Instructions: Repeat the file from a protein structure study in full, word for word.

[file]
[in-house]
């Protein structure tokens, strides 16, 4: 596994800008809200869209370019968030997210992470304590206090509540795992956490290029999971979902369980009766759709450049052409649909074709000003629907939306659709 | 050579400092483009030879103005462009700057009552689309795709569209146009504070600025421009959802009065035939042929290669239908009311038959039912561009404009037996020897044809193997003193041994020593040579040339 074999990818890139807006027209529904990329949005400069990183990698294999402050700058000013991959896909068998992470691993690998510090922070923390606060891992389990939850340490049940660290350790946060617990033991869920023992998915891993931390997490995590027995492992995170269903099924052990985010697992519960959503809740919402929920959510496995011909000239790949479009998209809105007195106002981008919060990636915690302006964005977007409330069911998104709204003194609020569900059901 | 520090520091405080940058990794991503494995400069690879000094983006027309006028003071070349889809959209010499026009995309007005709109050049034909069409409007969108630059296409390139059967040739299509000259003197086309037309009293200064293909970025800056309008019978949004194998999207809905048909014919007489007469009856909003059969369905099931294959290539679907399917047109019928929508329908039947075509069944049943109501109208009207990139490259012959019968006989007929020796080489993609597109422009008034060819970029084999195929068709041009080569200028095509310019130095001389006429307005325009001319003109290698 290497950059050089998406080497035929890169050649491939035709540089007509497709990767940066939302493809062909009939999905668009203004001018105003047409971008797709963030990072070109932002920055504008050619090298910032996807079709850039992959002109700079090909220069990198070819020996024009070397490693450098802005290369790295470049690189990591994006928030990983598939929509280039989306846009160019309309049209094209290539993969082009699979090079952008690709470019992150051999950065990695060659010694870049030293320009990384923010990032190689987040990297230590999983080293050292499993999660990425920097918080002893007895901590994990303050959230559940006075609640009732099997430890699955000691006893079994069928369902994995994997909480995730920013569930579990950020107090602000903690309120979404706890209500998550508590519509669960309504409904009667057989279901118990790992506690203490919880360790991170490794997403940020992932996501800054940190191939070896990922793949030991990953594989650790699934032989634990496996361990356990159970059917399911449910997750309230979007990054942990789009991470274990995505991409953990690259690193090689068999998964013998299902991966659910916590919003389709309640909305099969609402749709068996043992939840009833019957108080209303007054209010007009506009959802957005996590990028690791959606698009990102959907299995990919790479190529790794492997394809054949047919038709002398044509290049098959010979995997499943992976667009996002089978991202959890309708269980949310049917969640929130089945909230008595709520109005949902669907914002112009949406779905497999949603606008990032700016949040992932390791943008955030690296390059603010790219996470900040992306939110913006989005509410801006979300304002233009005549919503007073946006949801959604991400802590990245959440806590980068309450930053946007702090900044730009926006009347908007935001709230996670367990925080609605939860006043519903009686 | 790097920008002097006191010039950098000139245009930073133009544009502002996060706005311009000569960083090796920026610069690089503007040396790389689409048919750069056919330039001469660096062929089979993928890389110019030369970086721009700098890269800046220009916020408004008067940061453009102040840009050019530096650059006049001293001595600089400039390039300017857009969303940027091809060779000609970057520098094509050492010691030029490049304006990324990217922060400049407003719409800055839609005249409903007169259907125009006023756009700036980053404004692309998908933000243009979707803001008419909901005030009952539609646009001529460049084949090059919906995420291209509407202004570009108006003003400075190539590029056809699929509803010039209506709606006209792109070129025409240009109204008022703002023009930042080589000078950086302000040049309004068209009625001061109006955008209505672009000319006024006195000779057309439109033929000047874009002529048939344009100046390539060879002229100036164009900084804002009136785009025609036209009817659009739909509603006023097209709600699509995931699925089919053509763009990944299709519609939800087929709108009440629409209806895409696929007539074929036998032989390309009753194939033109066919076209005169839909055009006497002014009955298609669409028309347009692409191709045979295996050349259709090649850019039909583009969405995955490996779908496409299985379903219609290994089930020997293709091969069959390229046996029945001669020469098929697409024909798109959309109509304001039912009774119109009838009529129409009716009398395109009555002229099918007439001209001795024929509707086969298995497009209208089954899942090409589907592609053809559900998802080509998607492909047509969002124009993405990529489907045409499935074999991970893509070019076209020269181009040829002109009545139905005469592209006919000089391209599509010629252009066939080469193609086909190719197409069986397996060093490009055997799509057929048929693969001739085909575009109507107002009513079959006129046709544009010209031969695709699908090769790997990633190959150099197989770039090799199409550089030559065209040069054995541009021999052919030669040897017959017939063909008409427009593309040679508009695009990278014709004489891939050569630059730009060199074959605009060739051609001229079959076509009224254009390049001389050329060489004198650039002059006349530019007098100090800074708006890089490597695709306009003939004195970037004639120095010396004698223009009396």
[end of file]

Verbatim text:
[in-house]
């Protein structure tokens, strides 16, 4: 596994800008809200869209370019968030997210992470304590206090509540795992956490290029999971979902369980009766759709450049052409649909074709000003629907939306659709 | 050579400092483009030879103005462009700057009552689309795709569209146009504070600025421009959802009065035939042929290669239908009311038959039912561009404009037996020897044809193997003193041994020593040579040339 074999990818890139807006027209529904990329949005400069990183990698294999402050700058000013991959896909068998992470691993690998510090922070923390606060891992389990939850340490049940660290350790946060617990033991869920023992998915891993931390997490995590027995492992995170269903099924052990985010697992519960959503809740919402929920959510496995011909000239790949479009998209809105007195106002981008919060990636915690302006964005977007409330069911998104709204003194609020569900059901 | 520090520091405080940058990794991503494995400069690879000094983006027309006028003071070349889809959209010499026009995309007005709109050049034909069409409007969108630059296409390139059967040739299509000259003197086309037309009293200064293909970025800056309008019978949004194998999207809905048909014919007489007469009856909003059969369905099931294959290539679907399917047109019928929508329908039947075509069944049943109501109208009207990139490259012959019968006989007929020796080489993609597109422009008034060819970029084999195929068709041009080569200028095509310019130095001389006429307005325009001319003109290698 290497950059050089998406080497035929890169050649491939035709540089007509497709990767940066939302493809062909009939999905668009203004001018105003047409971008797709963030990072070109932002920055504008050619090298910032996807079709850039992959002109700079090909220069990198070819020996024009070397490693450098802005290369790295470049690189990591994006928030990983598939929509280039989306846009160019309309049209094209290539993969082009699979090079952008690709470019992150051999950065990695060659010694870049030293320009990384923010990032190689987040990297230590999983080293050292499993999660990425920097918080002893007895901590994990303050959230559940006075609640009732099997430890699955000691006893079994069928369902994995994997909480995730920013569930579990950020107090602000903690309120979404706890209500998550508590519509669960309504409904009667057989279901118990790992506690203490919880360790991170490794997403940020992932996501800054940190191939070896990922793949030991990953594989650790699934032989634990496996361990356990159970059917399911449910997750309230979007990054942990789009991470274990995505991409953990690259690193090689068999998964013998299902991966659910916590919003389709309640909305099969609402749709068996043992939840009833019957108080209303007054209010007009506009959802957005996590990028690791959606698009990102959907299995990919790479190529790794492997394809054949047919038709002398044509290049098959010979995997499943992976667009996002089978991202959890309708269980949310049917969640929130089945909230008595709520109005949902669907914002112009949406779905497999949603606008990032700016949040992932390791943008955030690296390059603010790219996470900040992306939110913006989005509410801006979300304002233009005549919503007073946006949801959604991400802590990245959440806590980068309450930053946007702090900044730009926006009347908007935001709230996670367990925080609605939860006043519903009686 | 790097920008002097006191010039950098000139245009930073133009544009502002996060706005311009000569960083090796920026610069690089503007040396790389689409048919750069056919330039001469660096062929089979993928890389110019030369970086721009700098890269800046220009916020408004008067940061453009102040840009050019530096650059006049001293001595600089400039390039300017857009969303940027091809060779000609970057520098094509050492010691030029490049304006990324990217922060400049407003719409800055839609005249409903007169259907125009006023756009700036980053404004692309998908933000243009979707803001008419909901005030009952539609646009001529460049084949090059919906995420291209509407202004570009108006003003400075190539590029056809699929509803010039209506709606006209792109070129025409240009109204008022703002023009930042080589000078950086302000040049309004068209009625001061109006955008209505672009000319006024006195000779057309439109033929000047874009002529048939344009100046390539060879002229100036164009900084804002009136785009025609036209009817659009739909509603006023097209709600699509995931699925089919053509763009990944299709519609939800087929709108009440629409209806895409696929007539074929036998032989390309009753194939033109066919076209005169839909055009006497002014009955298609669409028309347009692409191709045979295996050349259709090649850019039909583009969405995955490996779908496409299985379903219609290994089930020997293709091969069959390229046996029945001669020469098929697409024909798109959309109509304001039912009774119109009838009529129409009716009398395109009555002229099918007439001209001795024929509707086969298995497009209208089954899942090409589907592609053809559900998802080509998607492909047509969002124009993405990529489907045409499935074999991970893509070019076209020269181009040829002109009545139905005469592209006919000089391209599509010629252009066939080469193609086909190719197409069986397996060093490009055997799509057929048929693969001739085909575009109507107002009513079959006129046709544009010209031969695709699908090769790997990633190959150099197989770039090799199409550089030559065209040069054995541009021999052919030669040897017959017939063909008409427009593309040679508009695009990278014709004489891939050569630059730009060199074959605009060739051609001229079959076509009224254009390049001389050329060489004198650039002059006349530019007098100090800074708006890089490597695709306009003939004195970037004639120095010396004698223009009396």